Forest Service to close Eaton Canyon above first waterfall
When it comes to risky climbs, few can match the half-mile trek to the second waterfall in Eaton Canyon north of Pasadena, a steep, narrow path over crumbling granite cliffs that has claimed five lives and caused dozens of injuries over the past four years.
Under mounting pressure to prevent the carnage in the San Gabriel Mountains gorge, Angeles National Forest officials are advancing a controversial plan to shut down the canyon above the first waterfall on Aug. 1.
Anyone caught trying to scale the cliffs above the first 75-foot waterfall could face six months of imprisonment and/or a $5,000 fine, Forest Service District Ranger Michael McIntyre said.
The closure is a drastic step forced by a problem that “has only gotten worse,” McIntyre said. “Our goal is to save lives.”
Signs warning “Danger: Fall Hazard” will soon be posted along a gentle 1.5-mile trail to the first waterfall, a popular urban escape for hikers, dog walkers and families with small children on hot summer weekends.
More adventurous hikers are producing YouTube videos of their ventures up to the second waterfall, and sliding down its granite chute into a swimming hole 20 feet below.
Not everyone agrees that the closure will succeed, however. “It remains to be seen whether the Forest Service can actually enforce this closure,” said Tom Afschar, a reserve deputy with the all-volunteer Altadena Mountain Rescue Team, which conducts roughly 100 emergency response efforts annually in the canyon.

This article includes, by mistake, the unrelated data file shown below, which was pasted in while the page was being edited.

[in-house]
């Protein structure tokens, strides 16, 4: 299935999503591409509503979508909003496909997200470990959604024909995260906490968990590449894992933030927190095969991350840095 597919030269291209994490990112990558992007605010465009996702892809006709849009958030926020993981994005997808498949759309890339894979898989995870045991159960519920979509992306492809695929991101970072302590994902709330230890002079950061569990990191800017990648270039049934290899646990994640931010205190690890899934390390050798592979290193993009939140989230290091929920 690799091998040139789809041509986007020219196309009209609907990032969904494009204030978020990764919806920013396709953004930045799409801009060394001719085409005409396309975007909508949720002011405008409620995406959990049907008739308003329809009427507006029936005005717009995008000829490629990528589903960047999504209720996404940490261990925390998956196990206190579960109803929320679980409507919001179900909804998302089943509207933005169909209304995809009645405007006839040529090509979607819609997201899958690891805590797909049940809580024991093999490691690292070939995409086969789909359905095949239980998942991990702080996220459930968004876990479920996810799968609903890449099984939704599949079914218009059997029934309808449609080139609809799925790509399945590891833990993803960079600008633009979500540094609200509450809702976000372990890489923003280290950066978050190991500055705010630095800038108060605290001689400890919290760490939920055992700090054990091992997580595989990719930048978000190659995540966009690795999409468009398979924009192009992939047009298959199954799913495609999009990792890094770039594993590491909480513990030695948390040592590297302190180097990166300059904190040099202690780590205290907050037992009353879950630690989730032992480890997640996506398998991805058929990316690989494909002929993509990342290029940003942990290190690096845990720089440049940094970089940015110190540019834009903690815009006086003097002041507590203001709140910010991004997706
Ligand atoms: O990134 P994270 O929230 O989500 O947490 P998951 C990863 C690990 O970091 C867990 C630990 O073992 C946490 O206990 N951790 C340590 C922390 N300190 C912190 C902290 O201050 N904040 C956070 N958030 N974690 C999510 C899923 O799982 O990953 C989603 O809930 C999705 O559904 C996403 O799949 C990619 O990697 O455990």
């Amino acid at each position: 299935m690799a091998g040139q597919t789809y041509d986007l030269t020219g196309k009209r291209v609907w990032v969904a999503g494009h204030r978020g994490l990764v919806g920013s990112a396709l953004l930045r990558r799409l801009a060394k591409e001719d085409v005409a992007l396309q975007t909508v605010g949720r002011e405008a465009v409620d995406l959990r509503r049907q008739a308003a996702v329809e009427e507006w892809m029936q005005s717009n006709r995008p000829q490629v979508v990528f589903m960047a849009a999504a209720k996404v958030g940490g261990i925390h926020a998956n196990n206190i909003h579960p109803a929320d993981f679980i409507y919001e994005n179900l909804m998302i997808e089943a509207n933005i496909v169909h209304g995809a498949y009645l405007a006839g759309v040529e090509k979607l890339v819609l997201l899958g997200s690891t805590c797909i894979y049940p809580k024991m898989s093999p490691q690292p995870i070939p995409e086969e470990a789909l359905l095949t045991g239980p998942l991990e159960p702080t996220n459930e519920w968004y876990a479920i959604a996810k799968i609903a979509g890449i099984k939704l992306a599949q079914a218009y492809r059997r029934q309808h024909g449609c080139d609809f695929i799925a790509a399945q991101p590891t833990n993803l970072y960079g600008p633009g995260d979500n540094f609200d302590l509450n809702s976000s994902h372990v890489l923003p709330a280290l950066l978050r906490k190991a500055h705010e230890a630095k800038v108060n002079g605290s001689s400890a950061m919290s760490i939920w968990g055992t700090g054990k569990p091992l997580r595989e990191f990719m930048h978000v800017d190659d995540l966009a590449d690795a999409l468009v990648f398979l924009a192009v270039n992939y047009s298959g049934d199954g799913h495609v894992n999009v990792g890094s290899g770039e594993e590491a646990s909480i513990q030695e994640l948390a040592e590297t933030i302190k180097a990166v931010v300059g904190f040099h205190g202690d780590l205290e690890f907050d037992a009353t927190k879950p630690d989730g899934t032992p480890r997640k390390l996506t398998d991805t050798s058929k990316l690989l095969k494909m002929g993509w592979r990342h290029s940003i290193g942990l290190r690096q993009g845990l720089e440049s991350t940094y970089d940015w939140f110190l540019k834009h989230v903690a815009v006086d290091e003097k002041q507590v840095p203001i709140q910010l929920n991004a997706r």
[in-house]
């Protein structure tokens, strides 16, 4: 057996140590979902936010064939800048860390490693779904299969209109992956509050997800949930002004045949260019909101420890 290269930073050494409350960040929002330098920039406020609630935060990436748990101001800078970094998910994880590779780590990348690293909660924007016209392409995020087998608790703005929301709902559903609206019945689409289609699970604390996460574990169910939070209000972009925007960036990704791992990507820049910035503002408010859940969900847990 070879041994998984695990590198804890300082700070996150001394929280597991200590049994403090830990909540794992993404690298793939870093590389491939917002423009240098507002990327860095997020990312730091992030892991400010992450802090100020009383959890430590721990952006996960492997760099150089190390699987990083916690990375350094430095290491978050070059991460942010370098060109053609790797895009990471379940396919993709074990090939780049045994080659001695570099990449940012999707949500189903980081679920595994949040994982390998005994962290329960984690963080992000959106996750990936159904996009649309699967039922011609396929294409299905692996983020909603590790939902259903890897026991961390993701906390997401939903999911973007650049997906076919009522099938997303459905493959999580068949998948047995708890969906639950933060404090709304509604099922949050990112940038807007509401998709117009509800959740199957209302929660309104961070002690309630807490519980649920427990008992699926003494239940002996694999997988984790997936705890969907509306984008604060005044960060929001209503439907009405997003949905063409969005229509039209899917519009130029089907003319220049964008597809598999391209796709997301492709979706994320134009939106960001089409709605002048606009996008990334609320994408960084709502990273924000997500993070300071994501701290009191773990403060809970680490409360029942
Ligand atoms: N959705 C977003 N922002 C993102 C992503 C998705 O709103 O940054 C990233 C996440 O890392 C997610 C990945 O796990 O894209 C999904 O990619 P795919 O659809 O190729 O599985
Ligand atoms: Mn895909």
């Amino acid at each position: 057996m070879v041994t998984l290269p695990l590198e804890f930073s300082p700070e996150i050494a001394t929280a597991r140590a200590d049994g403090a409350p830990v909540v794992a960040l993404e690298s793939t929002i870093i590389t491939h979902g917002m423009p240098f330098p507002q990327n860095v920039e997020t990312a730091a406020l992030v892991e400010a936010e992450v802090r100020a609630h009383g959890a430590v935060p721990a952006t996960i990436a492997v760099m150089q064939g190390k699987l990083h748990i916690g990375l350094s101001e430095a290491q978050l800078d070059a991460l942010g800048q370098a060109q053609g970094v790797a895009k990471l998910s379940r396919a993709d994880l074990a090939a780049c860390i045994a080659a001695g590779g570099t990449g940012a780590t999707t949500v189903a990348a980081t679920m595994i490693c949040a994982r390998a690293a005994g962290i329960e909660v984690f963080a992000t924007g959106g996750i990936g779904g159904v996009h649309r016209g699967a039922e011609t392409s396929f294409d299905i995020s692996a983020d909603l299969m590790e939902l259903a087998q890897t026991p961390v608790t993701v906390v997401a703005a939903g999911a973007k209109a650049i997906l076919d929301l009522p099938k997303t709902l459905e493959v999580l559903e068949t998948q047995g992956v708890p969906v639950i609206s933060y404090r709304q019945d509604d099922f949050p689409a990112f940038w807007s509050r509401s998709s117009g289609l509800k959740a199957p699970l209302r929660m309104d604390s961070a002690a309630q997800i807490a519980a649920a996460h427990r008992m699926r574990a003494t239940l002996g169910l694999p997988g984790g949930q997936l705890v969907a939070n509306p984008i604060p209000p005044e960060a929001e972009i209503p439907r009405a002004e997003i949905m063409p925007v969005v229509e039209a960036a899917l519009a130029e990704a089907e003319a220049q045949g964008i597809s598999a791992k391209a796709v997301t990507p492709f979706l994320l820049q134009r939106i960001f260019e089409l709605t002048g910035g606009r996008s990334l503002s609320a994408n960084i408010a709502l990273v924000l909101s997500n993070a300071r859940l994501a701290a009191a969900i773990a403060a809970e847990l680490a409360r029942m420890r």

“Another approach would have been for them to build an authorized trail to the second falls,” Afschar said. “After all, there are trails over far more difficult terrain in national parks across the country.”
Kajari Ghazari, 18, of Glendale, said people will find a way to get to the second waterfall despite the closure. Sitting among several dozen hikers gathered Wednesday in and around a pool at the base of the first waterfall, Ghazari acknowledged that five deaths occurred, but noted that “thousands of other people went up there and had a blast.”
As he spoke, four shirtless young men were clambering up a notch in a nearby mountain on their way to the second waterfall. Wedged in the rocks below was a crude metal memorial erected in honor of Arturo Hernandez, 24, who fell 100 feet to his death in 2009.
McIntyre acknowledged that the Forest Service is still trying to develop a law enforcement strategy for a closure in the canyon, which is visited by an estimated 450,000 people annually.
As for building a trail, he said, “That’s out of the question — the amount of money and manpower that would be needed to build a new trail and keep it from falling off the hillside would be astronomical.”
The closure is a collaborative effort led by the Forest Service, the Los Angeles County Sheriff’s Department and the Los Angeles County Department of Parks and Recreation, which operates a nature center less than two miles from the first waterfall.
“Our goal is not to issue citations and fine people — it’s to discourage them from risking their lives,” U.S. Forest Service spokesman Nathan Judy said Wednesday during a tour of the canyon. “At the end of the day, grieving families and taxpayers are paying for the consequences.”
Along the way, hikers frequently stopped Judy in his tracks to ask this question: “How do we get up to the second falls?”
“Don’t do it; don’t go up there,” he said. “It’s too dangerous.”
Late Wednesday afternoon, two stranded hikers were rescued by helicopter from a hillside overlooking the first waterfall.
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